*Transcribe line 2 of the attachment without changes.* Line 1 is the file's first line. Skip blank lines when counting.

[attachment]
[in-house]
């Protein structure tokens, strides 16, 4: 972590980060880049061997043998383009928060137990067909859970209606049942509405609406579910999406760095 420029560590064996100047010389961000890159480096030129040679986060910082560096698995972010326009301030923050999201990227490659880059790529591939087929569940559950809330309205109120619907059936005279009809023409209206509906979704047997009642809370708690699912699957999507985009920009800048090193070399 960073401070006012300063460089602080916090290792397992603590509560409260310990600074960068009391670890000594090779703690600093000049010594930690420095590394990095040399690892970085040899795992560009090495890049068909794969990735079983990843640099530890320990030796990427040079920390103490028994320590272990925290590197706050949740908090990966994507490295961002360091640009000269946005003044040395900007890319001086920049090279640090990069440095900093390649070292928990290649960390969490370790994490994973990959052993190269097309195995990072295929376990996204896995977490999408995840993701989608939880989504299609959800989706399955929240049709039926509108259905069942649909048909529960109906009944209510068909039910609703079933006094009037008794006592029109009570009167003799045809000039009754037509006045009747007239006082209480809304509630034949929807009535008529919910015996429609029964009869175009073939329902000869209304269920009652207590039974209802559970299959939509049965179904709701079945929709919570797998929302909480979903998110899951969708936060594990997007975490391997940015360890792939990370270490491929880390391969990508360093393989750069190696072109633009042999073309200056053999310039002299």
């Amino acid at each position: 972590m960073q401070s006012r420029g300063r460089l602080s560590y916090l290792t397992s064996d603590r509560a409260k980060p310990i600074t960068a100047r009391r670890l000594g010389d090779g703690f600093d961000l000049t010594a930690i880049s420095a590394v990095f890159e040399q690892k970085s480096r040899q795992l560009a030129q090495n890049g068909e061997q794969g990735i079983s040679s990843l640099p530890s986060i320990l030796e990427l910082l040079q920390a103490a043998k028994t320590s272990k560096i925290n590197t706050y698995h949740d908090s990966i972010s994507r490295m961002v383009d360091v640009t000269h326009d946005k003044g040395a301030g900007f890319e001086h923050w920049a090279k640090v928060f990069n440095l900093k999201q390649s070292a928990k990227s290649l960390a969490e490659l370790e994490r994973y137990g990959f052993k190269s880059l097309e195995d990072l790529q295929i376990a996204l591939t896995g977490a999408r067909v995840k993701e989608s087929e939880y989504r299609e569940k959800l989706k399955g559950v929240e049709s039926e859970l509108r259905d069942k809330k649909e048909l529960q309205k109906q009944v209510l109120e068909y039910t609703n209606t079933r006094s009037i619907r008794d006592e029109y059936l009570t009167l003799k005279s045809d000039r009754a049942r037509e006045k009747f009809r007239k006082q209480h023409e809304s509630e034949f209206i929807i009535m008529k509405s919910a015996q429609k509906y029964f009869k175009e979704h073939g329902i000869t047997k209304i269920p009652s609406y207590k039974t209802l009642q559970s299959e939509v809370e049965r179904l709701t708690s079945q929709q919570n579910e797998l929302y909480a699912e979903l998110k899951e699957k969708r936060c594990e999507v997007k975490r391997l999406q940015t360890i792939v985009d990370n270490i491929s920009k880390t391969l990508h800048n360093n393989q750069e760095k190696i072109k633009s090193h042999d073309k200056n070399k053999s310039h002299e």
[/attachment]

């Protein structure tokens, strides 16, 4: 972590980060880049061997043998383009928060137990067909859970209606049942509405609406579910999406760095 420029560590064996100047010389961000890159480096030129040679986060910082560096698995972010326009301030923050999201990227490659880059790529591939087929569940559950809330309205109120619907059936005279009809023409209206509906979704047997009642809370708690699912699957999507985009920009800048090193070399 960073401070006012300063460089602080916090290792397992603590509560409260310990600074960068009391670890000594090779703690600093000049010594930690420095590394990095040399690892970085040899795992560009090495890049068909794969990735079983990843640099530890320990030796990427040079920390103490028994320590272990925290590197706050949740908090990966994507490295961002360091640009000269946005003044040395900007890319001086920049090279640090990069440095900093390649070292928990290649960390969490370790994490994973990959052993190269097309195995990072295929376990996204896995977490999408995840993701989608939880989504299609959800989706399955929240049709039926509108259905069942649909048909529960109906009944209510068909039910609703079933006094009037008794006592029109009570009167003799045809000039009754037509006045009747007239006082209480809304509630034949929807009535008529919910015996429609029964009869175009073939329902000869209304269920009652207590039974209802559970299959939509049965179904709701079945929709919570797998929302909480979903998110899951969708936060594990997007975490391997940015360890792939990370270490491929880390391969990508360093393989750069190696072109633009042999073309200056053999310039002299």